SoMAS is proud to announce that Emily Markowitz has been awarded the 2016 Undergraduate Recognition William J. Sullivan Award, the most prestigious service award Stony Brook presents to a graduating senior for academic accomplishments that go beyond the classroom...
In the Fall of 2015, Emily Markowitz was a senior graduating with a major Marine Sciences with minors in Coastal Environmental Science, Geospatial Science and Theatre. She was accepted into the Accelerated BS/MS degree program with Dr. Janet Nye in her Fisheries...
In late July 2013, the RV Seawolf escorted Chris Morelli & Tad Eaton from “Storage Wars: New York” in Port Jefferson Harbor to conduct an experiment with a water sampler they found in a storage locker. Instrument Engineer Tom Wilson helped them test...
From the R/V Seawolf Facebook page In April of 2009, then R/V Seawolf Captain Steve Cluett wanted to get the perfect image of the R/V Seawolf. Floating in… Posted by R/V Seawolf on Friday, February 1,...
The School of Marine and Atmospheric Sciences (SoMAS) assisted The Riverhead foundation for Marine Research and Preservation with the release of “Seabreeze” a nine-foot long male offshore bottlenose dolphin, for the last 3 months, Seabreeze had undergone...
Your morning multi-vitamin may not only help you maintain your health, it may also be essential for marine life. MSRC graduate student Caterina Panzeca is investigating essential trace organic growth factors – specifically vitamins B1 and B12 – of marine...
At 0600 October 3, the Oceanographic Problem Solving (OPS) Class set sail for a 13 hour oceanographic research cruise to western Long Island Sound aboard the R/V SEAWOLF. OPS is a required course of all second-year Master’s students at MSRC. The purpose of the...
Port Jefferson Pier Dedication and R.V. Seawolf Renaming Ceremony July 29, 2002 ...
One begins to really appreciate the scope of this project when looking at all that has been accomplished and just how fine a boat this is turning into. Despite winter acting like winter for a change, substantial progress continues. Externally, the heavy railing on...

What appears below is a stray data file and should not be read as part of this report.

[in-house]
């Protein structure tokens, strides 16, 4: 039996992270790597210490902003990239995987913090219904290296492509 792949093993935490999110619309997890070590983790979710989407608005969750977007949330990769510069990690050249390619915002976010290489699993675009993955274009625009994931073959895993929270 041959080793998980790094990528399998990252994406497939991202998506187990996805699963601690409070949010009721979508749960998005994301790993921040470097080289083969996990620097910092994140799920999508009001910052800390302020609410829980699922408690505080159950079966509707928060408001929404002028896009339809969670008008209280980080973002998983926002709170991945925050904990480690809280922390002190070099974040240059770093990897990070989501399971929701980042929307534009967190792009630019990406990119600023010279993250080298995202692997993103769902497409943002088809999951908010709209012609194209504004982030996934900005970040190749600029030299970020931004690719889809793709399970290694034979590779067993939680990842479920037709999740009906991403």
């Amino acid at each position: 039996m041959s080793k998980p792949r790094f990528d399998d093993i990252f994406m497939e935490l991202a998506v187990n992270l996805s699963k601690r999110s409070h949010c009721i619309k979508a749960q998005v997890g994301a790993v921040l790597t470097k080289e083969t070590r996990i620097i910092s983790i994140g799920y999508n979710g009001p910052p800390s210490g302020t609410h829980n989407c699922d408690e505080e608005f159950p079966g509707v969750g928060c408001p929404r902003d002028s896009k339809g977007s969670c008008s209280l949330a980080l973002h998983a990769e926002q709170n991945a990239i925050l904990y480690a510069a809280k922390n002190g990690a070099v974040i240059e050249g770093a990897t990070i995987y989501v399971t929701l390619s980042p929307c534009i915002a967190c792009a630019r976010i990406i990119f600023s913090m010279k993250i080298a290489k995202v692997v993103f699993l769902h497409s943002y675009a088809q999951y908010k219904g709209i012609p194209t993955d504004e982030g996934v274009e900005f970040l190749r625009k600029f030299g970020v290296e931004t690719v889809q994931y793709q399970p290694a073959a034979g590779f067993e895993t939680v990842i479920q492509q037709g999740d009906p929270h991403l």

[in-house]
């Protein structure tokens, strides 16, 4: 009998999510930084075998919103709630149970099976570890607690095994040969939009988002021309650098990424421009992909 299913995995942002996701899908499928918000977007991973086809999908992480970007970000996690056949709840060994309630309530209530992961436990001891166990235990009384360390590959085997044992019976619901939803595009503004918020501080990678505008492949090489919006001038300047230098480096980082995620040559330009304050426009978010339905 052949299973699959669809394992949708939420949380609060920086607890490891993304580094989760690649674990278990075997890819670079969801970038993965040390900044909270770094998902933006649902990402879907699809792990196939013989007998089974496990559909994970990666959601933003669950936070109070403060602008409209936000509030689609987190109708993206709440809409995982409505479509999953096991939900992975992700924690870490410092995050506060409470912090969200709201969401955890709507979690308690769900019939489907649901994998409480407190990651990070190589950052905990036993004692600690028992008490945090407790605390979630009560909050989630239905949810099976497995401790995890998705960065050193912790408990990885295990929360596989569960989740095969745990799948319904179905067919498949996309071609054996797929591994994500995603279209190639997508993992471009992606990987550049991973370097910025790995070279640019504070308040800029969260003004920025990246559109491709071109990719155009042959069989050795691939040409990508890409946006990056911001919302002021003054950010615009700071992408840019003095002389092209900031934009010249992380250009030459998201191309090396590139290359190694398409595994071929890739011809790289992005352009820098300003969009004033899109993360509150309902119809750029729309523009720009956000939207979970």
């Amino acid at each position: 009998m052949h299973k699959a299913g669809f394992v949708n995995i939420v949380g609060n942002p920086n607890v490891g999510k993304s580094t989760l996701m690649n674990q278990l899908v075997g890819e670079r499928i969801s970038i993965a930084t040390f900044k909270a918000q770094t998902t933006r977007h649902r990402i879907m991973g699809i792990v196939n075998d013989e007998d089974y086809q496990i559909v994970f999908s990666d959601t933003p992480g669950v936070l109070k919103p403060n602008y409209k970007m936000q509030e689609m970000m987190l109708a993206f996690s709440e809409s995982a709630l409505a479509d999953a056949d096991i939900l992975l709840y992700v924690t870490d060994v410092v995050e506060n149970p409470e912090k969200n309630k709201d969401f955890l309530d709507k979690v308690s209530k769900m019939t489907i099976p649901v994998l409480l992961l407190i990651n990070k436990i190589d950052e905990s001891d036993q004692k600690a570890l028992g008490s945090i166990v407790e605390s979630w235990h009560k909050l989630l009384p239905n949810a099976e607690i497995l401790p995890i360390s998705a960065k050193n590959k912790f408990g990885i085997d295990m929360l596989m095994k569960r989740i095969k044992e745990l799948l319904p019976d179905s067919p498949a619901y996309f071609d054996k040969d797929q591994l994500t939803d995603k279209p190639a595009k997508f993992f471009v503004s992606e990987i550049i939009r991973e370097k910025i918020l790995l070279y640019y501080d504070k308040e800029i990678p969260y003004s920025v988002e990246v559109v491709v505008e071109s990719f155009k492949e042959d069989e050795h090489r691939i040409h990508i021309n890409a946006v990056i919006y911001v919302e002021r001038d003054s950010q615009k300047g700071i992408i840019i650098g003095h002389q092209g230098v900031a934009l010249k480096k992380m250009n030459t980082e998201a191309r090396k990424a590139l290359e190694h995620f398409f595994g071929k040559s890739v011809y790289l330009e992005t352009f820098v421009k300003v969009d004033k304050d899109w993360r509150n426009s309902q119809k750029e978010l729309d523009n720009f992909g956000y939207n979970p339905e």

Cold weather has been making painting slower to accomplish, but every break in the weather sees more of the finish coats being applied. Much of the work has shifted to the interior of the vessel where many of the systems are being tied in and completed. Most if not...
Progress continues on all fronts. The entire topside has been sandblasted, and given 3 coats of primer. The wheelhouse and mast have received the white topcoat to allow installation of doors and windows for closure against the elements. In the meantime, the 30kW...
The Bagatell has finally shed her old exterior. Unseasonably fair weather last week allowed the shipyard to completely sandblast the exterior of the vessel above the waterline, as well as the lazarette and shaft alley in the fish hold. Aside from some steel in the...
With much of the major structure in place, the work on the Bagatell has now shifted to the details. Much of the time in the last couple of weeks has been spent in determining the layout of the lab spaces, ventilation, wiring runs, plumbing, railing,and numerous other...
The majority of large steel work in the conversion is complete. The new lab spaces, hold access, and pilot house extension are in place. The vessel will be moved this week to a location up in the harbor better suited for the sandblasting that will now take place. ...
The Bagatell’s transformation continues at a great pace. The wet and dry lab spaces are now framed in, as is the entrance to hold. The substantial framing to support the winches on the labs’ roof has been installed as specified. The yard is in the...
The Bagatell’s appearance has changed quite a bit now that the entire deck bulwarks have been replaced. The 3/8″ plating on 3/8″ stancions have been capped with 1/2″ x 5″ flatbar to make for substantial rails on the workdeck. The...
Changes are occurring daily as the more visual aspects of the job are being done now that much of the underlying structure is complete. The starboard side bulwarks from the stern to the cabin were completely removed. The new bulwarks and outside wall of the new dry...
Much of the last week’s progress has been slowed by the continuous stretch of rain, making welding outside not the most prudent activity. The biggest change noted is the stern bulwarks are now cut away. Removable bulwarks are being fabricated to allow the...
One month into the project, much of the necessary demolition on the Bagatell has taken place. The old deck surfacing, doubler plates, fish hold hatches, winch beds and miscellaneous fittings have been cut away. We were quite pleased to find the underlying deck in...
The Marine Sciences Research Center has begun the renovation and conversion of an 80 foot vessel to serve as the center’s new research vessel, replacing the R/V Onrust after 25 years of service. The new vessel is the former fishing vessel Bagatell, which...